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Archive for March, 2012

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The neverending lurgy

I have had two gigs this week, I would have had three but my throat has been giving me grief. Trying to get over the lurgy through not taking any time out is not the best idea.

My first gig of the week was Ruby Tuesdays and we had the best attendance for it in a while, which was nice to see. It was a fun night too, there were a few faces I’d not seen around on the circuit before. I insisted that Langton put me on first, as I was happy to take the hit for the newer acts and I wasn’t sure if my throat would last. My set went down pretty well, but I needed a throat lozenge to get me through it.

Thursday night’s gig took a detour away from comedy and I went to see The Shins. I’d not seen them live in six years, when the world was a very different place. Their first two albums were very much a soundtrack to the last year or two of university, so a lot of memories I thought alcohol had eroded came flooding back.

Then Friday, I was back on the comedy horse for my local open mic gig in Walthamstow. I used to help run it, but due to other commitments, I’d not been there in about eight or nine months. It’s normally in the theatre bar upstairs, but this time it was in a smaller room off the main pub and we had an audience of about seven or eight, including a heckler. One thing that is of note about this gig is that it is only the third gig I have ever done where I haven’t had anything written on my hand. It is a ritual I have to do before I perform and very rarely actually look at it. But I had no idea if I was actually going on, so hadn’t prepared my set.  But it all went fine and I enjoyed myself. I took on the heckler and as a symbol of my victory, he bought me a drink at the interval.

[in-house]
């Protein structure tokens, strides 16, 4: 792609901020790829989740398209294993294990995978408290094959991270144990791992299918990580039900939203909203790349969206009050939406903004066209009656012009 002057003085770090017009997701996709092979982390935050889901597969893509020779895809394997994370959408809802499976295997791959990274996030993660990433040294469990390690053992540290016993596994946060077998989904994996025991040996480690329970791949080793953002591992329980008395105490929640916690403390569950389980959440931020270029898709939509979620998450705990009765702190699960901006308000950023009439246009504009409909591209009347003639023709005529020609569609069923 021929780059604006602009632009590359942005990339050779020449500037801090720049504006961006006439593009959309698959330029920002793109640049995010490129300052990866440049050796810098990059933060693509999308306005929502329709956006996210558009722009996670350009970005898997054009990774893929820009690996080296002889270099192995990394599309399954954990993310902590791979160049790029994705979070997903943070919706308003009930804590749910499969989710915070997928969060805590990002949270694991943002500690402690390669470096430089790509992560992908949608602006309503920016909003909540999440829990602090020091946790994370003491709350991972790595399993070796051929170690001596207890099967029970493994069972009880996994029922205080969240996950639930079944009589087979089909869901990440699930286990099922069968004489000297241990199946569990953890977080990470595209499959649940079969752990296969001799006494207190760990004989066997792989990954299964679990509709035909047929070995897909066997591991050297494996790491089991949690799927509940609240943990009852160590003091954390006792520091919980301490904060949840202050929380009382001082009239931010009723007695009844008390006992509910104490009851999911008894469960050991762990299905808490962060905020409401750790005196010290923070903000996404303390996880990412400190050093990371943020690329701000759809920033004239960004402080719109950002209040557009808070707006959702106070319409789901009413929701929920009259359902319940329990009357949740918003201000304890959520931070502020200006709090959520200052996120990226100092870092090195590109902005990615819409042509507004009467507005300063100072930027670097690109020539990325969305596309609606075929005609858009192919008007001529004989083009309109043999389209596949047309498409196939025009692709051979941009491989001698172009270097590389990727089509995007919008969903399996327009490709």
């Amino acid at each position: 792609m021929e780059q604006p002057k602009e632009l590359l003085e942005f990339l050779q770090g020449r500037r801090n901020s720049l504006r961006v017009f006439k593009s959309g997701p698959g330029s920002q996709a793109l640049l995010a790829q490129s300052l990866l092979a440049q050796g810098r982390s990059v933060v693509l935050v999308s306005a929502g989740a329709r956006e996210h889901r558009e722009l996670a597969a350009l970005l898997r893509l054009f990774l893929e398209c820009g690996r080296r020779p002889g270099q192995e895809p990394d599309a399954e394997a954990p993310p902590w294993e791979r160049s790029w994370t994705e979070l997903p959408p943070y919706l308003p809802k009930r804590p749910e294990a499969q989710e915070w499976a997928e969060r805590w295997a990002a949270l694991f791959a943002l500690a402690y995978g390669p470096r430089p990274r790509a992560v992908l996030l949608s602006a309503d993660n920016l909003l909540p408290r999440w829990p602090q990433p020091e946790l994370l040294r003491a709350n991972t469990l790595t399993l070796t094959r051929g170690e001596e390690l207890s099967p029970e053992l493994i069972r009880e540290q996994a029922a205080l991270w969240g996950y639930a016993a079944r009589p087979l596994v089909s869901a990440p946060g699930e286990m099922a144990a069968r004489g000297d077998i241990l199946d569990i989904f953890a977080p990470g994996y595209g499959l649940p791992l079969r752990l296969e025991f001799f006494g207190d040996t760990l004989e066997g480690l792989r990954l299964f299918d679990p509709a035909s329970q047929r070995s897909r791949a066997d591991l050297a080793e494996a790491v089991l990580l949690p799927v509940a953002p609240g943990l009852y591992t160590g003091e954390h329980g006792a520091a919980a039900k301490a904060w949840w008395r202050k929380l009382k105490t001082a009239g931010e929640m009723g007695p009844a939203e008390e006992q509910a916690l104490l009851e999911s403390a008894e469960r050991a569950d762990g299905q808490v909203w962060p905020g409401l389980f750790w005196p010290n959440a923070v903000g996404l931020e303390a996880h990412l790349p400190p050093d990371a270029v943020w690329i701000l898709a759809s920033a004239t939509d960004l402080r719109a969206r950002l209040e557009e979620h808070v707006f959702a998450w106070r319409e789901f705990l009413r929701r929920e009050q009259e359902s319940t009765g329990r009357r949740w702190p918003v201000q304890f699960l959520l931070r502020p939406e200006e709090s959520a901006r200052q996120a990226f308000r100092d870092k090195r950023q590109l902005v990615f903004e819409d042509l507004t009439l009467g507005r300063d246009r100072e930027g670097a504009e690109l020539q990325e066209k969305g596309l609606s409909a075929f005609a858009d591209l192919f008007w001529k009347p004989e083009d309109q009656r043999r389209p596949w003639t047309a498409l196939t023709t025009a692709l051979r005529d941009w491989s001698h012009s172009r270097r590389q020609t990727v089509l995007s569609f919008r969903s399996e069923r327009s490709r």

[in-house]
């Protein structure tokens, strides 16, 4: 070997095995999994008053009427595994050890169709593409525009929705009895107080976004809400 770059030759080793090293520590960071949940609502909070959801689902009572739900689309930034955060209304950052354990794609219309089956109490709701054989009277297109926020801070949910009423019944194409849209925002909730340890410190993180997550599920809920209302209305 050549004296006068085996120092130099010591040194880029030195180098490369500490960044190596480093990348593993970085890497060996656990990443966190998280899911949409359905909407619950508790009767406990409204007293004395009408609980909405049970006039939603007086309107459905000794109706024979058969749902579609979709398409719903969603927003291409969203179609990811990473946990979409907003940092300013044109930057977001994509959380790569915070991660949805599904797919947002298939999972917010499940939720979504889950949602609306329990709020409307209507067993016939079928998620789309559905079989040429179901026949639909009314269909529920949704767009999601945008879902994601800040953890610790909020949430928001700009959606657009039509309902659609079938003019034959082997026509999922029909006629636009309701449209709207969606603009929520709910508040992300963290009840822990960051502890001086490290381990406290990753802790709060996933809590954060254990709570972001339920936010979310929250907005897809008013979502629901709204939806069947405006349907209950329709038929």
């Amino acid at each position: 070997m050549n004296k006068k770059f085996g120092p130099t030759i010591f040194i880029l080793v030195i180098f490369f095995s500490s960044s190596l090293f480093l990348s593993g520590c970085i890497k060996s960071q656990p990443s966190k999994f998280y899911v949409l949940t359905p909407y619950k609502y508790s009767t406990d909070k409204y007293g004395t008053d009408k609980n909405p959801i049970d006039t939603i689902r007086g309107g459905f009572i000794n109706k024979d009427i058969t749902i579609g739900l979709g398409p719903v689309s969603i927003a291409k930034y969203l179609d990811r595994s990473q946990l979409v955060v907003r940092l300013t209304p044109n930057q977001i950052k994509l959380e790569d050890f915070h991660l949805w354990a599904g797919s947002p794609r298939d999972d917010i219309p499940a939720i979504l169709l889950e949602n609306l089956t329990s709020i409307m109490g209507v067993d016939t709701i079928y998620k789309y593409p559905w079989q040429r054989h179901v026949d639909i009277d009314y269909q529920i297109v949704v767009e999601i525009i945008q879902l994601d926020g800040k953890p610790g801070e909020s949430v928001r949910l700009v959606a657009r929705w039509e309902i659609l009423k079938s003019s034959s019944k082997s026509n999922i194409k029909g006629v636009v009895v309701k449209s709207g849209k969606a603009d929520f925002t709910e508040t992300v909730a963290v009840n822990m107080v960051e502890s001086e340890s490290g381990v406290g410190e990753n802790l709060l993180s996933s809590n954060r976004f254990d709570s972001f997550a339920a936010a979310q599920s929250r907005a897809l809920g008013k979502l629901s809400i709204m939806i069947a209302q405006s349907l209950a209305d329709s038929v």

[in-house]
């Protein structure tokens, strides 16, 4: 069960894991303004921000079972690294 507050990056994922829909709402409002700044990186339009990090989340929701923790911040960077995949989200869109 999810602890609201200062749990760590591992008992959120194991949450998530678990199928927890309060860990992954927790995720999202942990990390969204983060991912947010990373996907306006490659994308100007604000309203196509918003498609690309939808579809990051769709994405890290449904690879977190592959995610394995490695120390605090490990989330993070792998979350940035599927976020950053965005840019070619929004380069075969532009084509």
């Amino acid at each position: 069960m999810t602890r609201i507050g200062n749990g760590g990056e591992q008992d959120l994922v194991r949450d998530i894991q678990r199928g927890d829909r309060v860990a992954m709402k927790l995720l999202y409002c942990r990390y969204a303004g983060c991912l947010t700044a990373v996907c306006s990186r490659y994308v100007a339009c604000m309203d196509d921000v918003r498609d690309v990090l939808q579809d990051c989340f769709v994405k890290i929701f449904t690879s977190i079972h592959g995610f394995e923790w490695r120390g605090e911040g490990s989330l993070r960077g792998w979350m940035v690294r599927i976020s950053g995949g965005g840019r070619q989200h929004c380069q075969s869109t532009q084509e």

I think the new five minutes I’ve been honing for the past six weeks is now safely in the bag for Edinburgh. However, I now have even less idea as to what’s going on for the Fringe, but I’m not giving up on this yet. Even so, it’s thrown my writing routine out of sync. When I thought I was definitely doing it at the start of the year, I was writing like a trooper; but now there’s a high amount of uncertainty thrown into the mix, I’ve taken my foot off the writing pedal. The trooper was driving, obviously.

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Pushing through the lurgy barrier

Thursday night saw me return to the stage for the first time in two weeks. I was on MC duties at the new night I was running in Stoke Newington.

Promoting a night is a tiring business, but if you are running a gig then it is your duty to do it properly for the good of the acts, the audience and, above all else, for live comedy.

But from the 400 flyers I distributed, just two people came. Although I am very grateful for these two people attending, especially as one of them mentioned that they had been reading my blog. Hello if you are reading this.